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Comment Re: I AM KEVIN BACON! (Score 1) 79

Well this is directly relevant to the number of degrees of seperation that the NSA uses to assume a connection between two people. I forget what the last hearings said about it -- was it two, or three? In either case, there starts to be evidence that this isn't so narrow a focus.

Three degrees: http://www.theguardian.com/world/interactive/2013/oct/28/nsa-files-decoded-hops

Comment Re:No privacy for Americans? (Score 1) 29

When you data gets mined by the FBI (and in theory also by the NSA), you have means of bringing that to court.

It's a nice idea but I'm not sure this is working out in reality. Many of the publicised cases where this is attempted seem to end up with the case thrown out after ruling the individual has no standing since the FBI and NSA never admit to having or collecting the data in the first place and don't divulge any information about surveillance because 'national security'.

Comment Re:Killing People (Score 2) 87

If you compile information into huge databases, this is what you can expect. Personally, I want all my medical records on paper charts stored in my doctor's office. Unless you agree to have your information published on the internet, don't accept electronic records. I assume that in this specific case the ssd's were lost. Even if they end up on eBay, the new owners will most likely clear the old data.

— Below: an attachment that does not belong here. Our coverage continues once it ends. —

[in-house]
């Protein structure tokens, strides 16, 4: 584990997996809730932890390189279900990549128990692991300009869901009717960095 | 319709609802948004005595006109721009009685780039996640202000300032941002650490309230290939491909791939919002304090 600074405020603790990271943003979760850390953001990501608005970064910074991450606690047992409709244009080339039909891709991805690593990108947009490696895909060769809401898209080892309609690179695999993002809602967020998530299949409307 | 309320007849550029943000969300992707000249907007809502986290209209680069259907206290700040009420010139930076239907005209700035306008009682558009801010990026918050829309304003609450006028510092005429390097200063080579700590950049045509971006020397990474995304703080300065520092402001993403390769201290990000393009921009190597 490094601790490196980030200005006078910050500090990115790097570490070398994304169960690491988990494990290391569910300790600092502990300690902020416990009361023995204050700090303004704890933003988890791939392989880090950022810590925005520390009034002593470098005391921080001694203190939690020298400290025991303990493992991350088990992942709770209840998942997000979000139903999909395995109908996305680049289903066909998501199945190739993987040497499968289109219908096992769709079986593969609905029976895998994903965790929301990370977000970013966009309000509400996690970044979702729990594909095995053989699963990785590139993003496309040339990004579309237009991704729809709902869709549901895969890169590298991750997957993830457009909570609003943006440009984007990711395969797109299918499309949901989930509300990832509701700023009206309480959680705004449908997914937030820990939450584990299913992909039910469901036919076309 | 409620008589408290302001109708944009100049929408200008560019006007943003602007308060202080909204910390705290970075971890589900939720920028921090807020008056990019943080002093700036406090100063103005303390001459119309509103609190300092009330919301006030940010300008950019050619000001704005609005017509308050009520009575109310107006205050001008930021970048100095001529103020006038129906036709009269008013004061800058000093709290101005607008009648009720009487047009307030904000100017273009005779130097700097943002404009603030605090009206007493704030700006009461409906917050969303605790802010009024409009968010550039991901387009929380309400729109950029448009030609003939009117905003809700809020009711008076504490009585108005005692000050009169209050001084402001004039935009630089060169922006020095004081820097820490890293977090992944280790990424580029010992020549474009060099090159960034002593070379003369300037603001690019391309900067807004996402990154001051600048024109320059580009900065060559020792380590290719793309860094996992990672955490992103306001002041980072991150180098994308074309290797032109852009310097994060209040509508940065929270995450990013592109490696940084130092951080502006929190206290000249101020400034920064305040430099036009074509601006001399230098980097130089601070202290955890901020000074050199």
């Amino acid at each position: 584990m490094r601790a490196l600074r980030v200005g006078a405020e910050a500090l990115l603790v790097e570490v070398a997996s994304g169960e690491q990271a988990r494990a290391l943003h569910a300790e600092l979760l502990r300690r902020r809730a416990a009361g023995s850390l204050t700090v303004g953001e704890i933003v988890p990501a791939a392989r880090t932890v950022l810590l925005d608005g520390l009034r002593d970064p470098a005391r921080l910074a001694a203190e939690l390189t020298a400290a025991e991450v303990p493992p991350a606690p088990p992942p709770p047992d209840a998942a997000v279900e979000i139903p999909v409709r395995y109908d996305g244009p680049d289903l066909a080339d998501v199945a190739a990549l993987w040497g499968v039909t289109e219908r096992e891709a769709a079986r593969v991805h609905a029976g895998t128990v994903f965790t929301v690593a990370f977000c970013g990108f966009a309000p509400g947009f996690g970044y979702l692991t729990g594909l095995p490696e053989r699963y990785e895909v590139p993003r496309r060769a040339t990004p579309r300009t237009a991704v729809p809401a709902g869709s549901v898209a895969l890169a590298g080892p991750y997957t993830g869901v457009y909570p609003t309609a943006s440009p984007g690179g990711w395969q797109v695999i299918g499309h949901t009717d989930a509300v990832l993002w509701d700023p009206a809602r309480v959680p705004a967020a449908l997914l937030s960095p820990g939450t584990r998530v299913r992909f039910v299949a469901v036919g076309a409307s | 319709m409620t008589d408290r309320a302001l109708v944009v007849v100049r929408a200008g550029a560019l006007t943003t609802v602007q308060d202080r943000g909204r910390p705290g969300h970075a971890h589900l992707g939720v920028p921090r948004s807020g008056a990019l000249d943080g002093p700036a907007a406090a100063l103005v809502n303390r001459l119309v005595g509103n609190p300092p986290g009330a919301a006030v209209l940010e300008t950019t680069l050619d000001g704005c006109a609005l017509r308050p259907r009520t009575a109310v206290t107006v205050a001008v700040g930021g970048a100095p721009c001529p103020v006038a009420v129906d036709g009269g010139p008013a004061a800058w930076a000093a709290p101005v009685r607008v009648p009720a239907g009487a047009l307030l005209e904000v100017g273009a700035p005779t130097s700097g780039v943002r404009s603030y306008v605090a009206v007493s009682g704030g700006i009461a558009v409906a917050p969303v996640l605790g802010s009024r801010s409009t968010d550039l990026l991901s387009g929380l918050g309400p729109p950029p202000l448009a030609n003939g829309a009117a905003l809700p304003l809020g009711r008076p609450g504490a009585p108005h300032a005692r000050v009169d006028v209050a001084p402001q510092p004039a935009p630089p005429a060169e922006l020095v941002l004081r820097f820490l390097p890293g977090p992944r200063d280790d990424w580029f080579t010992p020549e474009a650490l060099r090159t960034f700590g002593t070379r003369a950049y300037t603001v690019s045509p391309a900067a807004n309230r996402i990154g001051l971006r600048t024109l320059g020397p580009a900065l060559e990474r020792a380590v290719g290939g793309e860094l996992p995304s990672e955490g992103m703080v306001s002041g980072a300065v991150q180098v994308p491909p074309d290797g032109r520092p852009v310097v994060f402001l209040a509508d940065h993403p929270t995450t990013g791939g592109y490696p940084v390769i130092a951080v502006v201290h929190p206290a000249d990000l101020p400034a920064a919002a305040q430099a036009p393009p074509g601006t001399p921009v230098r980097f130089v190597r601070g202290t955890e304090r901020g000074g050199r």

That policy choice would kill a lot of people because it would prevent data mining to learn how to generate better health outcomes. Trade offs.

Data mining to generate better health outcomes is good. Unfortunately there are other tradeoffs to consider. The large amount of personal data makes the database a target to be used for other purposes or even theft.

Then your data gets mined for less favorable purposes.

Comment Re:so whats easier (Score 1) 109

It's the old 'bread and circuses' concept. But at some point the people being manipulated catch on to the fact, and then revolution is likely. I keep wondering why we haven't had one already - perhaps people are now so brainwashed that they will never wake up?

I think we've perfected the circuses part. Between the hundreds of TV channels, cellphones, and Internet, the circuses are essentially perpetual. When you get bored with one, you'll find a nearly endless supply available at the touch of a button. You have no time for a revolution if you're busy searching for the next cat video on Youtube.

Comment Re:Really instead of ? (Score 1) 445

If we had started transitioning seriously a few years ago

Some of us did. All the computers and network equipment at my house has been ready for IPv6 for years. I am just waiting for my ISP to get with the program.

I'm still waiting for my ISP too, but I'm working around that limitation by getting IPv6 from a tunnel broker. I've had dual stack IPv4 and IPV6 access for my home network for about 2 years now and I'm not experiencing any real problems. My IPv6 access is fully routed and suitably firewalled and IPv4 is through NAT.
With applications that support both IPv6 and IPv4 it isn't always apparent which protocol was used for a connection. Everything just seems to work.

Comment Re:Just the tanks? (Score 1) 114

It would seem to me that a better idea would be to put pumps inside the tanks, similar to the way it's done in cars. The technology for this is well tested and should not require highly trained personnel to operate it. This would avoid all the potential problems you highlight with pressurizing a tank to pushing fuel up to an elevated pump.

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